When I first watched Fauria, I had a gut feeling that he would be a good NFL prospect. I think there’s a good chance he’ll prove that he’s athletic enough to block and become an every-down tight end – not just a red zone receiver. There were several plays over the years where I saw Fauria make that one move that I didn’t think he’d be able to make. It was either a cut block, sinking his hips on a hard break, or an adjustment to the ball in an area that belied his size.
Again, this was a gut feeling and not a reason enough for me to rank him ahead of Escobar. I wanted to do it. If Fauria is matched with team where it looks like a good fit, I might make the adjustment.
I Could Have Ranked Him Higher, But My Conscience Wouldn’t Let Me
I’m talking about Zach Ertz. Based on my system of adding skill sets, Ertz has enough starter and committee level skills for me to make a reasonable argument for him 3-6 spots higher in my rankings. The higher it went, the more it would have been a stretch, but I think I could have made a convincing argument to everyone but myself. The reason is that there were too many skill sets where I could have placed Ertz in the reserve tier instead of the committee tier: vision, balance, blocking, and power.
His balance is already a skill set that I gave a reserve-caliber ranking and to me that’s a red flag. Great football players – especially those who handle the ball have excellent balance. Ertz is a somewhat high-cut athlete in the first place and most high-cut guys lack great balance.
I think Ertz has potential as a situational receiver, which isn’t a bad thing at all in the scheme of having pro potential. I just have difficulty projecting him as a top-tier prospect at his position in this class despite the fact that he’s likely to earn a that kind of pick.
I Still Like These Guys
Western Kentucky’s Jack Doyle isn’t fast and he looks ungainly for his 6’5″, 253-pound frame. He’ll never be a stud athlete who can become a major threat in the NFL. However, he plays a smart game, he’s tough (he was sick the entire week of practice at the Senior Bowl), and he can catch the football. Fantasy owners will probably never have reason to pick him except as a reserve in the deepest of leagues where tight ends are a premium. Yet, just the fact that I can imagine they might have that future value is another indication that I think he’ll be one of those guys who might force his dreams to die a hard death and carves out a spot.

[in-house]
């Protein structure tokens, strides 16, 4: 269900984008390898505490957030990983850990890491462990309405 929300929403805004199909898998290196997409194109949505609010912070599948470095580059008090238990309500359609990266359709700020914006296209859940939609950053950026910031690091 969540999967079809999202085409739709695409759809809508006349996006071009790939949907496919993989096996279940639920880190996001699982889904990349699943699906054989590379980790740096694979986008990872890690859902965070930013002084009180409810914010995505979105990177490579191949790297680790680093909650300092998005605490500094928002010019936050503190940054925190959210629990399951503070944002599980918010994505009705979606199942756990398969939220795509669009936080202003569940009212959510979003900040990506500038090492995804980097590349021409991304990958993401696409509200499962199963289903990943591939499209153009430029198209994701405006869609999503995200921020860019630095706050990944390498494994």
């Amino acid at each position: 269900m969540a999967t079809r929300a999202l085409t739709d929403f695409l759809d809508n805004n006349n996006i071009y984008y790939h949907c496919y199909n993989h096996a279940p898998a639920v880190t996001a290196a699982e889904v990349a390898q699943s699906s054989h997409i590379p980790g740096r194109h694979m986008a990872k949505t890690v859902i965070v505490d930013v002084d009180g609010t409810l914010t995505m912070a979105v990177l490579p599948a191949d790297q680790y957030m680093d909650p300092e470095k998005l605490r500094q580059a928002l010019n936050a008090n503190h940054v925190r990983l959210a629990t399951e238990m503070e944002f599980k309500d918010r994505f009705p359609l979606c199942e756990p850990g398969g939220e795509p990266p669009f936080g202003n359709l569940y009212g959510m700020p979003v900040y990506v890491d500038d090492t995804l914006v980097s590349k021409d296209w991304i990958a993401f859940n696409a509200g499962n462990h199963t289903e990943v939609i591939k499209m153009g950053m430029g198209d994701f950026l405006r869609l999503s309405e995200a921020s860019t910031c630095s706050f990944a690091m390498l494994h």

Zach Sudfeld of Nevada has enough athleticism where I think he could surprise. His 6’7″ frame and soft hands make him a nice option on seams, fades, and corner routes. He’s also a fluid receiver who displays comfort in tight coverage. I also think his blocking is underrated. It’s definitely better than the likes of Jordan Reed, Chris Gragg, Gavin Escobar, and Zach Ertz – all players I ranked ahead of Sudfeld. If health is no longer a question mark, I wouldn’t be surprised if he becomes a competent reserve who sees time in a starting lineup.
For analysis of skill players in this year’s draft class, download the 2013 Rookie Scouting Portfolio available April 1. Prepayment is available now. Better yet, if you’re a fantasy owner the 56-page Post-Draft Add-on comes with the 2013 RSP at no additional charge. Best, yet, 10 percent of every sale is donated to Darkness to Light to combat sexual abuse. You can purchase past editions of the Rookie Scouting Portfolio for just $9.95 apiece.